If you guessed 49.5, it’s a shame you didn’t enter. You’d have won a shiny new pair of handcuffs. (Sheri Barber took the prize with her guess of 49.)

The contest has since returned to its usual quiz format. Click here to enter this year’s competition. (You could use the internet to help answer the questions. Only you, your flexible ethical standards and your Google search history will know for sure.) Please note that we cannot control any ads you may see or email lists you may be added to as a result of your actions.

Have a happy National Handcuff Day!

Copyright © 2017 Worldwide Weird Holidays


February 19 is Prevent Plagiarism Day

Today is Prevent Plagiarism Day, created by freelance writer, columnist and “Queen of Holidays” Jace Shoemaker-Galloway to call attention to the rampant problem of high-tech theft of words, images and ideas that is all too easy in the Internet age.

When does copying and pasting from a source constitute plagiarism? The Harvard College Writing Program’s guidelines help students define and avoid both overt and subtle forms of plagiarism. It’s also an excellent resource for writers trying to determine whether or not someone has met the criteria of a plagiarist.

According to Merriam-Webster’s Dictionary, to plagiarize is:

  1. to steal and pass off (the ideas or words of another) as one’s own : use (another’s production) without crediting the source
  2. to commit literary theft : present as new and original an idea or product derived from an existing source

These days, it can seem impossible to fight this thievery. But Shoemaker-Galloway refused to accept the use of her words without permission or attribution. When a particular person ignored several polite requests to remove misappropriated material, she informed the company hosting the offending site and it was taken down as a result.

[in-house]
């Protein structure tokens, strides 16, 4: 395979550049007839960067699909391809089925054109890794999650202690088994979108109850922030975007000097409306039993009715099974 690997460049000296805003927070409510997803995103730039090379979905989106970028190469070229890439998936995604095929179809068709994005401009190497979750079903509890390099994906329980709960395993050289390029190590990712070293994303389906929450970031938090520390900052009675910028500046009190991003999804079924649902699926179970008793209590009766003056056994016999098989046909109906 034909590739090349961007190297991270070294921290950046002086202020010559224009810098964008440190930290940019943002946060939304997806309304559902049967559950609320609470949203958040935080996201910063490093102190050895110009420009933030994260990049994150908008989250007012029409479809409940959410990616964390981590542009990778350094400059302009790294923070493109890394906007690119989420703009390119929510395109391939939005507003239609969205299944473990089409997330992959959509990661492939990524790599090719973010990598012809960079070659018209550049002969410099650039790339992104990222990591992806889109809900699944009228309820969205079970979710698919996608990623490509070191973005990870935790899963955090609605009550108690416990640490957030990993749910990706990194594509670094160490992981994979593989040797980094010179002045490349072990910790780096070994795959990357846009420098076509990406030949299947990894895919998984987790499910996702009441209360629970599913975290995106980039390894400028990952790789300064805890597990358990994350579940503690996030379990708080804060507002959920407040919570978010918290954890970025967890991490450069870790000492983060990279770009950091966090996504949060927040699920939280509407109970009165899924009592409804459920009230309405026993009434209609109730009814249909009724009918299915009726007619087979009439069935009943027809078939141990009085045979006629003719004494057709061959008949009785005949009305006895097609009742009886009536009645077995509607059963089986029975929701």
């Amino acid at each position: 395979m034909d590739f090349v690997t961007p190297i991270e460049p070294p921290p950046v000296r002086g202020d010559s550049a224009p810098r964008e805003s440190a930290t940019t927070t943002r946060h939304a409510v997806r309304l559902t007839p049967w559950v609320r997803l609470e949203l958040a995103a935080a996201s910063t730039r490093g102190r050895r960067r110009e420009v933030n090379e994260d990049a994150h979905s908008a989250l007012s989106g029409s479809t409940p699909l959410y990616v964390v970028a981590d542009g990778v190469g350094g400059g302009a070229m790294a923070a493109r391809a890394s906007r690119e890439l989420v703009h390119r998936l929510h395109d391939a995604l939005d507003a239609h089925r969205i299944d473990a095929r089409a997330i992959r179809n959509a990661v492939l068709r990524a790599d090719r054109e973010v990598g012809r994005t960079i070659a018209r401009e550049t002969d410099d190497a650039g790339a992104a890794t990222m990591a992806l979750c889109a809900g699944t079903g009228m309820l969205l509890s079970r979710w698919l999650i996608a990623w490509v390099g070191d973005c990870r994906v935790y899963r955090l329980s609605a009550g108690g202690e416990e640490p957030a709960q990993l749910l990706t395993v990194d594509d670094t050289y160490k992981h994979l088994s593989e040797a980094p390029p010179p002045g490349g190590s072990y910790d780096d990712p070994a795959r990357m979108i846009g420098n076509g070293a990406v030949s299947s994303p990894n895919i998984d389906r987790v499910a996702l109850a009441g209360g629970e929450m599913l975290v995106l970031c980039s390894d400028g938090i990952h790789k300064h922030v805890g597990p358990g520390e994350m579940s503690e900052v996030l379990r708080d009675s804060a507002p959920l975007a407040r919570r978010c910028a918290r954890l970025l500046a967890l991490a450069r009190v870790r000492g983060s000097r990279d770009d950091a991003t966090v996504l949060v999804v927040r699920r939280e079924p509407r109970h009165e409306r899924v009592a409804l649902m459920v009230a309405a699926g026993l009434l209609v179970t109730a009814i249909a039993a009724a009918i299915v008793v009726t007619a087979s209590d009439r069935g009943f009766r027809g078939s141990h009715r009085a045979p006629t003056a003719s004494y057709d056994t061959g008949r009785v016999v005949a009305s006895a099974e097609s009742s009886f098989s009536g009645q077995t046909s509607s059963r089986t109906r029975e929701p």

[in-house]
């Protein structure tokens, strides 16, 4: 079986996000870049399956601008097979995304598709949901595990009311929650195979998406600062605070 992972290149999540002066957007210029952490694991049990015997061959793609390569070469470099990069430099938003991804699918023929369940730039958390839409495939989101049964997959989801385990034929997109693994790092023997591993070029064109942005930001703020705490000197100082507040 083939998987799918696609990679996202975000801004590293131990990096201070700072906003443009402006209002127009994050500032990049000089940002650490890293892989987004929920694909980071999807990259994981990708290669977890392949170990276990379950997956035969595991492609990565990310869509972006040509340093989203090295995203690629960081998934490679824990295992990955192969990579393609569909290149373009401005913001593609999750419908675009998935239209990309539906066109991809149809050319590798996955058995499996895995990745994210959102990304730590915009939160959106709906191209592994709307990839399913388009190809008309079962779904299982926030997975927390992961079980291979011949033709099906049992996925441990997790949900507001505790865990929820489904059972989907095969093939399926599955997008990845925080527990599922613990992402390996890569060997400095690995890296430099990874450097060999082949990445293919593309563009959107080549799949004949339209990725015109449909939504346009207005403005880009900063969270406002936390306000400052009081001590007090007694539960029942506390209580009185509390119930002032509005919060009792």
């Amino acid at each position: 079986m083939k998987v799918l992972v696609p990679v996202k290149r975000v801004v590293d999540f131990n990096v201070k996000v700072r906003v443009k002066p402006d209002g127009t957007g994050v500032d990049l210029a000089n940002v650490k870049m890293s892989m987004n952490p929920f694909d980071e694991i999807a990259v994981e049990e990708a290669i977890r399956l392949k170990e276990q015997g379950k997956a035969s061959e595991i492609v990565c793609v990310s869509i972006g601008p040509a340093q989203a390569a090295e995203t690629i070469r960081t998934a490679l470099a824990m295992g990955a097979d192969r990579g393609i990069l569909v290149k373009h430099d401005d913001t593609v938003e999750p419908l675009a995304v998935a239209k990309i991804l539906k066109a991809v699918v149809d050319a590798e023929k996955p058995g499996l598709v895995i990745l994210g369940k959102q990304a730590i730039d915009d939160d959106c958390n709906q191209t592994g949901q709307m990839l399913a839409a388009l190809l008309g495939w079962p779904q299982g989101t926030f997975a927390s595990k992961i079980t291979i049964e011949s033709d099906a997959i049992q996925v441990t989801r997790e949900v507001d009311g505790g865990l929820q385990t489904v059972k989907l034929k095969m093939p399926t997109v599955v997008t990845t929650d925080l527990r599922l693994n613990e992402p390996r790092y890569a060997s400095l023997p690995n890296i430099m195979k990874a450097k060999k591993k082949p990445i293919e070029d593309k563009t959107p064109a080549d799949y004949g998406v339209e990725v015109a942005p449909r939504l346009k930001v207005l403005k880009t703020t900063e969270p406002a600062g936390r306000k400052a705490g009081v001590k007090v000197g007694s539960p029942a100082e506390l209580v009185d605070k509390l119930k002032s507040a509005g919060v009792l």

The Digital Millennium Copyright Act (DMCA) became law in 1998 to protect content creators. Copyscape gives specific information about responding to plagiarism. It also has advice on how to prevent it and has a free search function to find out if your web page has been copied. Small SEO Tools checks chunks of text at once. IPWatchdog has further information about the steps to take when writing a takedown letter.

How should you observe this holiday? Take some time to visit these sites, learn about plagiarism, its consequences and what you can do to combat it. And, whatever you do, just be yourself. Happy Prevent Plagiarism Day!

Copyright © 2017 Worldwide Weird Holidays

February 18 is Cow Milked While Flying in an Airplane Day

Today is Cow Milked While Flying in an Airplane Day.  This self-explanatory holiday commemorates the first documented flight of a cow. (It’s possible one snuck aboard an earlier flight disguised as a businessman but we can’t confirm it.) On February 18, 1930, a cow known as Nellie Jay to locals in Bismarck, MO (then Elm Farm Ollie to fans of bovine aeronautics), boarded a plane bound for the International Aviation Exhibition in St. Louis, Missouri.cow milked while flying in airplane day